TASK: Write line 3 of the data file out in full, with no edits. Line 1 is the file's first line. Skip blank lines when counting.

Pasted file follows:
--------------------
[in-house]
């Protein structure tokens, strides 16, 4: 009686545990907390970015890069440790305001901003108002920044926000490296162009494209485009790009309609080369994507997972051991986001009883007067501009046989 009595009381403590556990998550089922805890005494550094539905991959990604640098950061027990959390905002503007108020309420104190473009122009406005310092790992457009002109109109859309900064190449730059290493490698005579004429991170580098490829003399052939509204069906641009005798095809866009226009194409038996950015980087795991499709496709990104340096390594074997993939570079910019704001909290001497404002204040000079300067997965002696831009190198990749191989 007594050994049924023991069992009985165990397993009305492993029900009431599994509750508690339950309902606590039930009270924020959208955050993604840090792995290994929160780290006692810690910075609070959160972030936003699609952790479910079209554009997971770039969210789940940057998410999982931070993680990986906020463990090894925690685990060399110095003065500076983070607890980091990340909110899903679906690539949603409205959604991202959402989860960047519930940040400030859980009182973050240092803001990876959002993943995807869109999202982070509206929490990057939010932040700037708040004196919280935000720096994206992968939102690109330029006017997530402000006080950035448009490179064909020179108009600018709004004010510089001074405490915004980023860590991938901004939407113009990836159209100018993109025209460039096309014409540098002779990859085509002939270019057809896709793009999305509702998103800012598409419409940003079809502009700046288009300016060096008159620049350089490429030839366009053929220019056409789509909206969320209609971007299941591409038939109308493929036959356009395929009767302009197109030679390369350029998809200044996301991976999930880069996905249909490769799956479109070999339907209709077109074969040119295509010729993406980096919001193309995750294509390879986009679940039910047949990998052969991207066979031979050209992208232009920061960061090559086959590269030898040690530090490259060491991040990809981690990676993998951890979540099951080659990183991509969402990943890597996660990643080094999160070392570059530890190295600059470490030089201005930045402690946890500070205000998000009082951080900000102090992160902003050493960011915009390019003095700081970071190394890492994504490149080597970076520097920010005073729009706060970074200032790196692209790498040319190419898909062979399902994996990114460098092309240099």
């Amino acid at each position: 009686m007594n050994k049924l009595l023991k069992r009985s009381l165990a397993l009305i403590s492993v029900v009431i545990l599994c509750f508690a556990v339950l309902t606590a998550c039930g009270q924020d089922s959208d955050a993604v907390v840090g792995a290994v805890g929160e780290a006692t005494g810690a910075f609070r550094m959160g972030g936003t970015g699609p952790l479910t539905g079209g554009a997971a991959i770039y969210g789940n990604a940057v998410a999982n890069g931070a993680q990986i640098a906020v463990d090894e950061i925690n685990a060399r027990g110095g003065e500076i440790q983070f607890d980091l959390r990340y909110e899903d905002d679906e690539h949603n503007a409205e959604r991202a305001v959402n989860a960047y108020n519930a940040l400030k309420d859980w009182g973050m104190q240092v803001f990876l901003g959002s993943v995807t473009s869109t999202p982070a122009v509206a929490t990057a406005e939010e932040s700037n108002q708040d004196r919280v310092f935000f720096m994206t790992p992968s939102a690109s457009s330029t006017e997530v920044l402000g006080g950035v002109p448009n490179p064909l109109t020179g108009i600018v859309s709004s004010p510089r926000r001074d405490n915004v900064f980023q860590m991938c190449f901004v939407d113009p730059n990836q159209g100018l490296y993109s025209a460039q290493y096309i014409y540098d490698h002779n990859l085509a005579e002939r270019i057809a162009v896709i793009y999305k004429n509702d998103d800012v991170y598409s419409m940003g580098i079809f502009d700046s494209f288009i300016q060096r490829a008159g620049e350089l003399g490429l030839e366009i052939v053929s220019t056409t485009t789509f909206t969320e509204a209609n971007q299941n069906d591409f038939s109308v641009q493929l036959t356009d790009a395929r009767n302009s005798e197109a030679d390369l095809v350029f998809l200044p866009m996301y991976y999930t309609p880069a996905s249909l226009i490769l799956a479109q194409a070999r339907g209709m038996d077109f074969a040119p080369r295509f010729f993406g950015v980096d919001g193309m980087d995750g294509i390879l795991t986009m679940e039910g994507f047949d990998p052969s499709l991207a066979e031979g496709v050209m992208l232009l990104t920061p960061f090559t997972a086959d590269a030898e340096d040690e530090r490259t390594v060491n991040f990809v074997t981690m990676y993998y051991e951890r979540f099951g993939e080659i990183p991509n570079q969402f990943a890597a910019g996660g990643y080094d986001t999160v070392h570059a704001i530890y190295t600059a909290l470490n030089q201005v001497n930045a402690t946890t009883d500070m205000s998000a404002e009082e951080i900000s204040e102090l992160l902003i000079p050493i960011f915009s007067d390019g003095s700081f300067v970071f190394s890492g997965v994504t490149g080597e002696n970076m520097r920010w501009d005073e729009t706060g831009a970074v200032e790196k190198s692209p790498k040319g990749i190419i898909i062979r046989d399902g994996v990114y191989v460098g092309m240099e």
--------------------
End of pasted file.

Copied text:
């Amino acid at each position: 009686m007594n050994k049924l009595l023991k069992r009985s009381l165990a397993l009305i403590s492993v029900v009431i545990l599994c509750f508690a556990v339950l309902t606590a998550c039930g009270q924020d089922s959208d955050a993604v907390v840090g792995a290994v805890g929160e780290a006692t005494g810690a910075f609070r550094m959160g972030g936003t970015g699609p952790l479910t539905g079209g554009a997971a991959i770039y969210g789940n990604a940057v998410a999982n890069g931070a993680q990986i640098a906020v463990d090894e950061i925690n685990a060399r027990g110095g003065e500076i440790q983070f607890d980091l959390r990340y909110e899903d905002d679906e690539h949603n503007a409205e959604r991202a305001v959402n989860a960047y108020n519930a940040l400030k309420d859980w009182g973050m104190q240092v803001f990876l901003g959002s993943v995807t473009s869109t999202p982070a122009v509206a929490t990057a406005e939010e932040s700037n108002q708040d004196r919280v310092f935000f720096m994206t790992p992968s939102a690109s457009s330029t006017e997530v920044l402000g006080g950035v002109p448009n490179p064909l109109t020179g108009i600018v859309s709004s004010p510089r926000r001074d405490n915004v900064f980023q860590m991938c190449f901004v939407d113009p730059n990836q159209g100018l490296y993109s025209a460039q290493y096309i014409y540098d490698h002779n990859l085509a005579e002939r270019i057809a162009v896709i793009y999305k004429n509702d998103d800012v991170y598409s419409m940003g580098i079809f502009d700046s494209f288009i300016q060096r490829a008159g620049e350089l003399g490429l030839e366009i052939v053929s220019t056409t485009t789509f909206t969320e509204a209609n971007q299941n069906d591409f038939s109308v641009q493929l036959t356009d790009a395929r009767n302009s005798e197109a030679d390369l095809v350029f998809l200044p866009m996301y991976y999930t309609p880069a996905s249909l226009i490769l799956a479109q194409a070999r339907g209709m038996d077109f074969a040119p080369r295509f010729f993406g950015v980096d919001g193309m980087d995750g294509i390879l795991t986009m679940e039910g994507f047949d990998p052969s499709l991207a066979e031979g496709v050209m992208l232009l990104t920061p960061f090559t997972a086959d590269a030898e340096d040690e530090r490259t390594v060491n991040f990809v074997t981690m990676y993998y051991e951890r979540f099951g993939e080659i990183p991509n570079q969402f990943a890597a910019g996660g990643y080094d986001t999160v070392h570059a704001i530890y190295t600059a909290l470490n030089q201005v001497n930045a402690t946890t009883d500070m205000s998000a404002e009082e951080i900000s204040e102090l992160l902003i000079p050493i960011f915009s007067d390019g003095s700081f300067v970071f190394s890492g997965v994504t490149g080597e002696n970076m520097r920010w501009d005073e729009t706060g831009a970074v200032e790196k190198s692209p790498k040319g990749i190419i898909i062979r046989d399902g994996v990114y191989v460098g092309m240099e």